}
       }
       
       /* Desktop*/
       @media only screen and (min-width: 991px) 
       {
         body {
              background-image: url(image3.jpg); 
              background-size: cover;
              }
       }

3 varying background images would be visible once the browser is resized.

To start a media query, you have to use @media (at-rule) and follow it up with a conditional statement of adequate type. Next comes curly braces in which a group of common CSS rules is clustered. The rules would be executed by the browser only if the condition is fulfilled.

With the only screen ‘media type’, the browser is instructed to apply the contained styles to devices that have screens. This would not be applied to printed documents when Ctrl+Pis hit within the browser. Media features are ‘min-width’ and ‘max-width’ parts which are used for specifying the dimensions of the targeted device.

The media queries discussed above would be commonly encountered. You can also work with many other conditions like if the device’s orientation is landscape or portrait, whether the device is being operated by mouse, and the screen’s resolution.

With @media, various layouts for different device widths are defined. You have to choose the layout for ux responsive design based on your specific implementation goal. The web designer is responsible for providing the site developer with different mockups. For implementing the individual layouts, you have to use media queries for separating out the different CSS rues that are applicable to each.

For facilitating smooth collapsing of the desktop layout to mobile layout, you can use well-defined patterns. Also, layout shifter is available. The decisions have to be taken based on the design of the website. As a developer, you must focus on a few important things. The layout which can be stretched and shrunk for filling the screen’s width is called ‘fluid’ and is very flexible. In contrast, the width of ‘fixed-width’ type layout remains the same irrespective of the dimensions of the screen. The fluid layout types are used with tablet and mobile versions of web pages whereas fixed-width is used for the desktop version.

Selecting the Breakpoints

Majority of css responsive websites design patterns behave similarly. Fluid layout is used for handheld devices whereas fixed-width layout is used for desktops and static screens. The reason behind this is that different screen widths can be targeted for various mobile devices using fluid layouts. This facilitates web designers very much especially during the creation of mobile layouts. Layouts need not be made by keeping specific phone models in mind. The fluid layout would make web pages appear good in the range of pre-defined screen widths.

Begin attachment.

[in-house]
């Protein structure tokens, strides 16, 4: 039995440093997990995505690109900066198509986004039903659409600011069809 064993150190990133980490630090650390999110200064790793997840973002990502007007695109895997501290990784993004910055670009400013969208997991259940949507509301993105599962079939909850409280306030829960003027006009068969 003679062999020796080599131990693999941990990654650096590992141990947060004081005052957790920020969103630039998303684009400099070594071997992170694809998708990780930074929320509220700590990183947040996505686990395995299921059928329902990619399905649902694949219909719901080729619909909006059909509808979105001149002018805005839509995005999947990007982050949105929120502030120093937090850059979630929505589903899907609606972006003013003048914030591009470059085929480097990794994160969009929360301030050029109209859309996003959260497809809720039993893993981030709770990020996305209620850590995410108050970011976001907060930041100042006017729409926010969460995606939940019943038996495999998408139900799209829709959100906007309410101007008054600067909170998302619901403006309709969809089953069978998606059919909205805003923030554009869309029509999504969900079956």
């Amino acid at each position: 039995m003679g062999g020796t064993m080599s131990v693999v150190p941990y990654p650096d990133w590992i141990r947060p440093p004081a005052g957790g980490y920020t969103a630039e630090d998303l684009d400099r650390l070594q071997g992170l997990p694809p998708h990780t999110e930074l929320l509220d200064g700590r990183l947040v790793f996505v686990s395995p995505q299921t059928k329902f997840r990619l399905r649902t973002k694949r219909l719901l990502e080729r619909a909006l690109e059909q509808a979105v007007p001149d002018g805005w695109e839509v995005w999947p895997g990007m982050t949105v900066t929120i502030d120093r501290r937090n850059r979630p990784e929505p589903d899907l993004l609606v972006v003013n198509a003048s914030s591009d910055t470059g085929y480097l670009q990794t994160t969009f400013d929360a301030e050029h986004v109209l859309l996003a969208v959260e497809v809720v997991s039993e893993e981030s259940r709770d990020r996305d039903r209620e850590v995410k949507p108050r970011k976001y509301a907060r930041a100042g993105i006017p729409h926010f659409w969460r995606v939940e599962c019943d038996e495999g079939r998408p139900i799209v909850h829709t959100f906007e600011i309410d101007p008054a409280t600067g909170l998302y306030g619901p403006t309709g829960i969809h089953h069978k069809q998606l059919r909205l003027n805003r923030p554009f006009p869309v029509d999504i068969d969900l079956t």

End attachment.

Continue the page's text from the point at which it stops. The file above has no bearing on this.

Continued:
In responsive website, ‘breakpoints’ are accurate pixel(px) values for parameters related to (minimum)min-width and (maximum)max-width within media query. With fluid layouts, the breakpoints are not relevant as the website does not concern itself with the device being used. The focus is on making the website layout appear aesthetically good at different screen widths.

Mobile-oriented web development

While developing web pages, it is recommended that you begin with mobile version of website layout and then gradually move towards the desktop mode. The complexity of desktop layouts is higher compared to mobile versions. If you start with mobile approach, the CSS that can be reused in various layouts can be maximized.

In the <body> element of responsive.html, empty boxes have to be filled first. Each box carries some text within it so that boxes can be classified easily. We will understand this with below-mentioned code example.


     <body>
        <div class='section header'>
         <p>some text</p>
       </div>
       <div class='section content'>
         <p>some text</p>
       </div>
       <div class="section col-1">
         <p>some text</p>
       </div>
       <div class="section col-2">
         <p>some text</p>
       </div>
       <div class='section footer>
         <p>some text</p>
       </div>
     </body>

The basic styles which need to be uniformly applied across mobile, desktop and tablet layouts are discussed below. These styles have to be added before the @media queries rules which have been built earlier. The selector rule discussed now would help in resetting the padding and margins.


        body {
            background: #f1f1f1;
            display: flex;
            margin: 0;
            flex-wrap: wrap;
        }

       .section {
           height: 100px;
           width: 100%;
           display: inline-block;
           text-align: center;
         }

       .header {
           background-image: url(image1.jpg);
           background-size: cover;
        }

       .content {
           background-color: #2bbbd2;
           height: 400px;
        }

       .col-1{
           background-color: #b7e0e0;
       }

       .col-2{
           background-color: #93d8d8;
       }

       .footer {
           background-color: #000000;
           color:#ffffff;
       }

When the browser window is narrowed down, the complete mobile layout would become apparent. Media queries would not be required and as such this mobile-centric approach is recommended. Handling of any special type would not be required in mobile version. The ease of implementation of desktop and tablet layouts is facilitated with flex-wrap property within containing body.